Feel on top of the world by climbing Peru’s highest peak

22 May, 2020 | Reccy Guide

The twin peaks of Huascaran Norte and Sur dominate the Cordillera Blanca, having given their name to the National Park from which they can be admired. However, rising above its Northern twin by 91m, Huascaran Sur is the peak to summit for all experienced mountaineers in the region. Towering at 6768m, Huascaran Sur is the highest mountain in Peru and the 4th highest on the whole American continent, offering an incredible challenge to anyone capable of tackling its difficult terrain.

Summiting the peak itself will take you around 7 or 8 days; but most expeditions will be around 20 days altogether as you will need to give time to your body for altitude acclimatization beforehand. Before reaching Huascaran's summit, it is recommended that you summit another 5,000m+ peak in the Cordillera. Common options are Pisco Mountain (5752m), Yanapaccha (5400m), Vallunaraju (5686m), or Chopicalqui (6354m), or a combination of a couple of them. Climbing some of these peaks will also take you through the Santa Cruz Valley, offering a great mix of trekking and climbing. Once you have acclimatized well, you are ready for the journey to Huascaran’s summit.

DAY 1. Drive from Huaraz to Musho for around an hour and a half, then hike through a forest of quenuales (the Peruvian national tree) to Huascaran Base Camp – located above the tree line at 4700m. On this first day, mules (burrios) will be carrying most of your climbing gear.

If you are going on your own, you can choose between taking a taxi or a bus from Huaraz to Musho. Both options will take you around 1.5h, but make sure to be careful with your gear if taking the bus.

DAY 2. From Base Camp, you will be hiking to Camp 1 – ascending from 4700m to 5300m. The hike will take you around 4 hours, and depending on the season, camp will be either on rock or on snow.

DAY 3. During what might be the most arduous day of the expedition, you will be crossing the steep and crevassed path of the Garganta icefall, the saddle linking Huascaran Norte and Sur. After a 4 to 5h long and demanding day, you will finally reach Camp 2. The snow and ice conditions in this part of the circuit change considerably with the seasons. If you have a guide, he will know what to expect; if you are climbing solo make sure to inform yourself beforehand. This path is the normal route, rated PD/AD, that guides will take you on.

An alternative route, called The Shield and rated D+, exists. It diverges from the normal route at around 5800m where the crossing to Garganta begins and will rejoin the normal route at around 6400m. In the last few years, conditions have not been optimal – so ask local guides about current conditions and do not take unnecessary risks.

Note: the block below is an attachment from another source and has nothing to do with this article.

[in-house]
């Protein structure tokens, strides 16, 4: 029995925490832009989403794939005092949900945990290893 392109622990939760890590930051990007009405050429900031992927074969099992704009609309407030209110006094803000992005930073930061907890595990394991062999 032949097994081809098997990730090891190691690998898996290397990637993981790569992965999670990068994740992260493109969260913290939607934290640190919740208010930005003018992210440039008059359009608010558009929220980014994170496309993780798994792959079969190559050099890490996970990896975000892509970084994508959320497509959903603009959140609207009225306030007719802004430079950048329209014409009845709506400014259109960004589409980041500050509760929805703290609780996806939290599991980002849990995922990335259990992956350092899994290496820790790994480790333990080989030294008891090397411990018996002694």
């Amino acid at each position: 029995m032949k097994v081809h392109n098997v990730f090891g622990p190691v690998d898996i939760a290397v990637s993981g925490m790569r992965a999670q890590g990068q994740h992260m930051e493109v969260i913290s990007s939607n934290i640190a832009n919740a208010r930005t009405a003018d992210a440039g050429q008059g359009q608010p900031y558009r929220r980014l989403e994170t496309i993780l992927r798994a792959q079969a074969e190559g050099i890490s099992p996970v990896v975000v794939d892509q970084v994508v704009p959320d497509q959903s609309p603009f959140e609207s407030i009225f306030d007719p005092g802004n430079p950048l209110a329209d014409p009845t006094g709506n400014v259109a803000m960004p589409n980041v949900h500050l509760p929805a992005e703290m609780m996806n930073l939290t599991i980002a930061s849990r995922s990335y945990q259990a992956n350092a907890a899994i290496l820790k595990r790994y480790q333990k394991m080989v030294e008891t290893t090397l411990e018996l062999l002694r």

DAY 4. With a start around 2am to ensure good visibility, this is the day you have been preparing for. While climbing up steep slopes up to 55°, remember that the views awaiting you at the top are worth every drop of sweat. Here it is, the summit. Take in the view and congratulate your team but also yourself – you’ve made it to the top of Peru! Still on a high from your achievement, you will climb back down to Camp 2 or Camp 1, depending on your guide.

DAY 5. You will be going back down to Base Camp. The length of the descent will depend on whether you stayed the night in Camp 2 or Camp 1.

DAY 6. From Base Camp, you will be going back to Musho and Huaraz, where you will be able to enjoy a nice meal and a comfortable bed for the night!

EXTRA DAYS. It is particularly important to schedule extra days on this expedition, to make sure that you are able to summit even in case of bad weather or extra acclimatization needed.

As mentioned, Huascaran is a technical climb and requires that you are conscious of the dangers on the path. The main difficulty of this journey will be the large and hidden crevasses that often block the road, especially on the route to and above Garganta. They cause the route to the top to change constantly, so be very careful and aware. Other dangers to keep in mind are unpredictable icefalls and avalanches, especially in the area shortly before Camp 2; and finally, be prepared for unforgiving weather with strong winds and temperatures dropping as low as -25°C at night. These are the reasons why hiring a guide is highly recommended, as he will be up to date on the climbing conditions and will make sure that your safety is ensured at all times.

Now that you have all the information to get you started, what are you waiting for? Get your gear packed-up and get ready to conquer the Cordillera Blanca.

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